First published in 1974, Libidinal Economy is a major work of twentieth century continental philosophy. In it, Lyotard develops the idea of economies driven by libidinal 'energies' or 'intensities' which he claims flow through all structures, such as the human body and political or social events. He uses this idea to interpret a diverse range of subjects including political economy, Marxism, sexual politics, semiotics and psychoanalysis. Lyotard also carries out a broad critique of philosophies of desire, as expounded by Deleuze and Guattari, Nietzsche, Bataille, Foucault and de Sade.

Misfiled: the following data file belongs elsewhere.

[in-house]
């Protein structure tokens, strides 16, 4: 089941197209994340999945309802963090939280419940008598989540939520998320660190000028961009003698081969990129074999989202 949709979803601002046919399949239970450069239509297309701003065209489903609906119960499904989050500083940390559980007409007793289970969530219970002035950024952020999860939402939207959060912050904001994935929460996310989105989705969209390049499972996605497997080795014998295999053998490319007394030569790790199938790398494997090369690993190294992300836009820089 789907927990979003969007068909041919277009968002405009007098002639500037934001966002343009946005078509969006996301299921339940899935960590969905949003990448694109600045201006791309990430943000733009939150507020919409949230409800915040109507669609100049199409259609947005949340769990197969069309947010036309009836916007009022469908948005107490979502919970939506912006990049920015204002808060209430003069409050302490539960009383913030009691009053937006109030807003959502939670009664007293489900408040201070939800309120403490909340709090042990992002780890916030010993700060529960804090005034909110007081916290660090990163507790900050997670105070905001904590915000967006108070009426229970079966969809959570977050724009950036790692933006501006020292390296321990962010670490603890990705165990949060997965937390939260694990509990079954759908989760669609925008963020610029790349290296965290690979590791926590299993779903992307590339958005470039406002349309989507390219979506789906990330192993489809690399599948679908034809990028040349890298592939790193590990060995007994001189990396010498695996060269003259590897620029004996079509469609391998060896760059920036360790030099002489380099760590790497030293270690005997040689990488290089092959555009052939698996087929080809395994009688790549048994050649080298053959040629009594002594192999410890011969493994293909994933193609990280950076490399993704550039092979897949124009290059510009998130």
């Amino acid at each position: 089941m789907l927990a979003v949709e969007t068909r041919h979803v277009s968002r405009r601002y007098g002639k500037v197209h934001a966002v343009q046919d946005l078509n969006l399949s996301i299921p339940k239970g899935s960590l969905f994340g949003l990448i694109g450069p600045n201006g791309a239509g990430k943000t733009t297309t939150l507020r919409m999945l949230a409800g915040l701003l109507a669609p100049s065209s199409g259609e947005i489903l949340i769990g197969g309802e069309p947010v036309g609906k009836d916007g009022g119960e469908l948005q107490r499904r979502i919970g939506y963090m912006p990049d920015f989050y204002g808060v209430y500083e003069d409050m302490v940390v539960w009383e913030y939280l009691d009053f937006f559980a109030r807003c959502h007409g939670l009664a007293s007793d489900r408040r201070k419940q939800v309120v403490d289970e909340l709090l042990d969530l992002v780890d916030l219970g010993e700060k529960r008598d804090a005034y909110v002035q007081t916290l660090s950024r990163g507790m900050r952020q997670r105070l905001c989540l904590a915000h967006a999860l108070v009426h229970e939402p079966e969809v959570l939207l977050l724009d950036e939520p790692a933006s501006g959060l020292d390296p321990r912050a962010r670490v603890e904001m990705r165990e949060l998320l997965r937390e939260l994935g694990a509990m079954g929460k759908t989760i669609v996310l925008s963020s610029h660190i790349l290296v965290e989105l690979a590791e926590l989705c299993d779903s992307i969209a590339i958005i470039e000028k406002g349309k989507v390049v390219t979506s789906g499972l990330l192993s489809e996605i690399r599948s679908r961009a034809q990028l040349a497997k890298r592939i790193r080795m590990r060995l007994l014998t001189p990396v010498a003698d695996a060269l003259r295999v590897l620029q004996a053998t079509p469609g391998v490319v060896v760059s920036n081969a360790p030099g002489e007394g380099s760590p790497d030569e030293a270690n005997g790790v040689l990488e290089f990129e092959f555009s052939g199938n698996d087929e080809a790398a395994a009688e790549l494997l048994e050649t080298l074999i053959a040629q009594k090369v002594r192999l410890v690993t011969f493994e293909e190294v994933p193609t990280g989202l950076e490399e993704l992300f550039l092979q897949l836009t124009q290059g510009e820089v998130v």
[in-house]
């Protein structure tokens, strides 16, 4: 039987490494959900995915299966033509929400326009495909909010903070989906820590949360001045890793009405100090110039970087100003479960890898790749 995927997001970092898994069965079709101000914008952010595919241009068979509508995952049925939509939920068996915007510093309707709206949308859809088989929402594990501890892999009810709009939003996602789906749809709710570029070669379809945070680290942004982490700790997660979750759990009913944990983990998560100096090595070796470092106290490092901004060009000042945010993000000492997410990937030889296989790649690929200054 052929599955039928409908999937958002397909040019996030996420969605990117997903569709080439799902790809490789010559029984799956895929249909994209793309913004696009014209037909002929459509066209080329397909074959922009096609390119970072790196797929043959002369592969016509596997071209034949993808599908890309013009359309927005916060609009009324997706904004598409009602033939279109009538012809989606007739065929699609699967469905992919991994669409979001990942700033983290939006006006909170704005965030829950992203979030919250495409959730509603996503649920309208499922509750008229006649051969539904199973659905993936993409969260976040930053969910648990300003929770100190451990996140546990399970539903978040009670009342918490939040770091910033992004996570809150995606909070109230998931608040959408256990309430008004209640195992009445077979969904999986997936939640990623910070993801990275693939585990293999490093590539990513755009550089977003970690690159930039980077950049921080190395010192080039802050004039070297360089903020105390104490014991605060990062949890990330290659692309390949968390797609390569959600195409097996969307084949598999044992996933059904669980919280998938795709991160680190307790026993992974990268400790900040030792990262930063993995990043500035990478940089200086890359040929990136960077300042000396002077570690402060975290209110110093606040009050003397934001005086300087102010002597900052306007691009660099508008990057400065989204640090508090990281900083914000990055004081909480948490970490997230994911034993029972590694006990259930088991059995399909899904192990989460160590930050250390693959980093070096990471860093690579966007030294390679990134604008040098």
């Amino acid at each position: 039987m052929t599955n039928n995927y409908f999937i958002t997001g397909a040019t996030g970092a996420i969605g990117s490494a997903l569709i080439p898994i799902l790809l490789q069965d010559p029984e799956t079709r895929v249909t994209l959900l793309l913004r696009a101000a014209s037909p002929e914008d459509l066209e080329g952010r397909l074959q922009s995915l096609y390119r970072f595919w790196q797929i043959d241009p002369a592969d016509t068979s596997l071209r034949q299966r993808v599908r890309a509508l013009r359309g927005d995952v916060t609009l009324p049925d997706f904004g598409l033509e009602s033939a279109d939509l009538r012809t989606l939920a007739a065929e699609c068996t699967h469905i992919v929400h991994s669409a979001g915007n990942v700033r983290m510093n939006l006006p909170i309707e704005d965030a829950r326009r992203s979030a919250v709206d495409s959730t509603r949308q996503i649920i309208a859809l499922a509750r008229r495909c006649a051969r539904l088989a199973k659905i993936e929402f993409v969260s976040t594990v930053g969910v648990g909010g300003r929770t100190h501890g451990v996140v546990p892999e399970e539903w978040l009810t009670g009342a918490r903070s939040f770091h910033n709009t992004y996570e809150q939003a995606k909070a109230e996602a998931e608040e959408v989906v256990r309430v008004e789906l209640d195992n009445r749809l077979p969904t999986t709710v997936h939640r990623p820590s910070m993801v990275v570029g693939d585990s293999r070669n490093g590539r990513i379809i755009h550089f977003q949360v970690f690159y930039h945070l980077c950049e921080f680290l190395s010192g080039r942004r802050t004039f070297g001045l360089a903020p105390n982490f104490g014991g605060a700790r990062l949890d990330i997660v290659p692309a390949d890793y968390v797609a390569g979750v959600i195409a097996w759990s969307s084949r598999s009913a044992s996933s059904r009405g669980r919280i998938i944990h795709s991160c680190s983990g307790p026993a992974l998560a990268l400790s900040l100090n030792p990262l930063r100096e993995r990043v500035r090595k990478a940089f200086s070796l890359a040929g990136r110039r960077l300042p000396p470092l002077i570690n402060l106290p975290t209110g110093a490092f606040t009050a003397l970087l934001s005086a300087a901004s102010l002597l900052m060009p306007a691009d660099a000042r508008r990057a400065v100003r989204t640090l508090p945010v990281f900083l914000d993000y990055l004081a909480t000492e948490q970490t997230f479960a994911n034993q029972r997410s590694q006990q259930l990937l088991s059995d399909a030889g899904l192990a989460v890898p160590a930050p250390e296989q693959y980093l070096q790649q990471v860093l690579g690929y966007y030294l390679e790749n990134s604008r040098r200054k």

Jean-Francois Lyotard (1924-1998) was Professor of Philosophy at several institutes of higher learning in Paris and at the University of California. A member of the radical group Socialisme ou Barbarie, he later went on to become one of the founding figures of postmodernism with his work The Postmodern Condition.